The municipality of Santa Elena in Western Honduras is located in the department of La Paz, at an elevation of 1,800 meters above sea level and is very near the border with El Salvador. Most of the Catracha farms are located in this region, and many with long views down the valley below. If you start at the family home of Mayra Orellana-Powell, marketing manager for Royal Coffee and co-founder of Catracha, and depending on which road you take around the mountains, the terrain, landscape, plants, and farms will change dramatically.

You may remember the details of this project: The municipality has approximately 88 square miles and a population of 14,800.  Coffee is grown between 1,500 and 1,800 meters above sea level, and we think the quality is very high.

Catracha Coffee is a coffee-buying social enterprise that accesses the specialty coffee market for smallholder farmers. The quality project is an initiative focused on supporting the production of specialty coffee among Catracha Coffee farmers in Honduras.


As I’m writing this, data loggers are running on four farms, in the solar dryers, and near drying patios—installed by farmers (Rosibel Vasquez, Santiago Lopez, Luis Nolasco, and Porfirio Lopez) with the help of Arvin Juan and Lowell Powell with Catracha.

Arvin and Lowell have also encouraged farmers to add more ventilation to their solar dryers and use breathable black mesh under the coffee parchment while it dries to promote slow and even drying in an easy to clean environment free of unwanted contamination.

“People believe drying coffee in 5 days is good because it opens up space to dry more coffee, so the challenge is to convince a producer that 15 days is better because the quality will be better,” Lowell said to me.

The intention of the data loggers is this: they will map the post-harvest process and collect data at each step, from receiving, pulping, fermenting, drying, and storage.  “Many farmers have their particular way of doing things, and our goal is to capture the uniqueness from farm to farm so we can learn from each other and get even better,” said Orellana-Powell.

In its first year, Catracha worked with 13 farmers. The following year it was near 30 producers and Mayra is estimating closer to 60 people this year. This is evidence of a great buy-in from people on the ground in Honduras.

On the other side of the business, Catracha is seeing similar excitement from roasters and the industry. You will remember Mayra’s talk at last year’s symposium:

I had a chance to get the perspective of some of the coffee buyers on this trip (who, I should add, have been offering extremely valuable guidance and support for this project). Many of the buyers agreed that the social aspect of this project—the community building, the focus on transparency, bringing more money back to the producer—is as appealing as the quality aspect of the project (which again, we think is pretty great). The organizing, the market connection, the producer investment is all happening in an exciting way.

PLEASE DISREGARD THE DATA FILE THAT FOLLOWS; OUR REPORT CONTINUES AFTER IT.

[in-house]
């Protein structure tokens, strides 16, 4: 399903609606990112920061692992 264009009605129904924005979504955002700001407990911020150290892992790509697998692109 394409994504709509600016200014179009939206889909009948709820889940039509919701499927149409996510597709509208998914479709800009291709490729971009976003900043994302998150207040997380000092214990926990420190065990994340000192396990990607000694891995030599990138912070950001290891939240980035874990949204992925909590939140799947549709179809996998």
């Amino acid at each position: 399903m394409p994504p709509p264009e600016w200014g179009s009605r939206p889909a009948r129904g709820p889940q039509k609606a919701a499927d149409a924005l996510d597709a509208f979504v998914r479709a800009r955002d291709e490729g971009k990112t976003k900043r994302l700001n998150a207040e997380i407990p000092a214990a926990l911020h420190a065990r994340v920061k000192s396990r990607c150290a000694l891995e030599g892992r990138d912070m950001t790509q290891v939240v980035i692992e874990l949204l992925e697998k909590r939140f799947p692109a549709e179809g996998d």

What is special about Santa Elena? So many things, but not the least of which is the coffee. The work is beginning, and it is important that Catracha can show continued improvement in quality over the coming years. I’d like to sketch out how we are going to track that progress.

Let’s start with what is happening on the coffee farms. I mentioned some of the ways that data is going to be captured. This is important, baseline information. Going forward, when Catracha experiences quality outliers—coffee that exceeds or does not meet expectation—Catracha should be able to drill into the processing and farm information to identify why and adjust its methods. This will be valuable feedback for farmers and can help explain quality variance, something that can be a mystery.

Giving advice to farmers in Santa Elena based on successes seen in other growing regions of the world could be risky because every growing region can have its own unique micro-climate and favorable factors that are not necessarily transferable to Santa Elena.  Having data to analyze before suggesting possible strategies for quality improvements will reduce costly mistakes.

This project is bringing together individuals from wide ranging backgrounds.  There are, of course, the coffee professionals. The Catracha team is being guided by advice from experienced coffee buyers. There is a pretty healthy debate happening within the Catracha community about processing techniques, pricing and transparency.

Catracha is also working with John Casazza, a consultant in sustainable agriculture development and food systems, John is working with farms to identify best practices for shade, tree management, application of compost, and ways to protect against la roya or leaf rust. More from John in a future post, but he clearly identified the coffee value chain for Catracha. See below:

And most importantly, Catracha will work with close to sixty producers this year, almost double from 2015. According to Lowell and Mayra, the new additions to the Catracha group have been wonderful to work with and their coffee looks spectacular.

That’s a lot of coffees to sample roast, cup, and analyze. I’m glad that Evan Gilman and Jen Apodaca and the rest of the team at the Crown are developing an engaging platform to share roasting and brewing notes. Having sample roasted, cupped, and written up last year’s Catracha lots (roughly 30), I know that having the Crown structure in place is going to make this easier and ultimately add value for Royal and its customers.